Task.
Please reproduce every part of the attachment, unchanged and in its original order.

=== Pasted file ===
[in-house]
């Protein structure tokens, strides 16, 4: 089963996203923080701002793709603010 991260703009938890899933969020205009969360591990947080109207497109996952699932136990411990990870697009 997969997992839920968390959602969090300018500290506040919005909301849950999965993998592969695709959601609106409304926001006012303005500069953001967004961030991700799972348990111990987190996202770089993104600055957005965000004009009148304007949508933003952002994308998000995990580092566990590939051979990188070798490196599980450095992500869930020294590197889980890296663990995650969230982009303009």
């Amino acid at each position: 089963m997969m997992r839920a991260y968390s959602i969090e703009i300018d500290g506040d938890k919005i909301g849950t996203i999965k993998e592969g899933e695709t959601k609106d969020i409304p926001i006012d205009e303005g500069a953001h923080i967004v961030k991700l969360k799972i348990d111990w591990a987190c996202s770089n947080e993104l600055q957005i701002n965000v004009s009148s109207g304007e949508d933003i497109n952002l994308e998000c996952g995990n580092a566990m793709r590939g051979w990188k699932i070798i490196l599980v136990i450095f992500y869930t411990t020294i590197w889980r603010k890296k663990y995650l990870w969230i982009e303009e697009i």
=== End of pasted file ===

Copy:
[in-house]
């Protein structure tokens, strides 16, 4: 089963996203923080701002793709603010 991260703009938890899933969020205009969360591990947080109207497109996952699932136990411990990870697009 997969997992839920968390959602969090300018500290506040919005909301849950999965993998592969695709959601609106409304926001006012303005500069953001967004961030991700799972348990111990987190996202770089993104600055957005965000004009009148304007949508933003952002994308998000995990580092566990590939051979990188070798490196599980450095992500869930020294590197889980890296663990995650969230982009303009």
């Amino acid at each position: 089963m997969m997992r839920a991260y968390s959602i969090e703009i300018d500290g506040d938890k919005i909301g849950t996203i999965k993998e592969g899933e695709t959601k609106d969020i409304p926001i006012d205009e303005g500069a953001h923080i967004v961030k991700l969360k799972i348990d111990w591990a987190c996202s770089n947080e993104l600055q957005i701002n965000v004009s009148s109207g304007e949508d933003i497109n952002l994308e998000c996952g995990n580092a566990m793709r590939g051979w990188k699932i070798i490196l599980v136990i450095f992500y869930t411990t020294i590197w889980r603010k890296k663990y995650l990870w969230i982009e303009e697009i």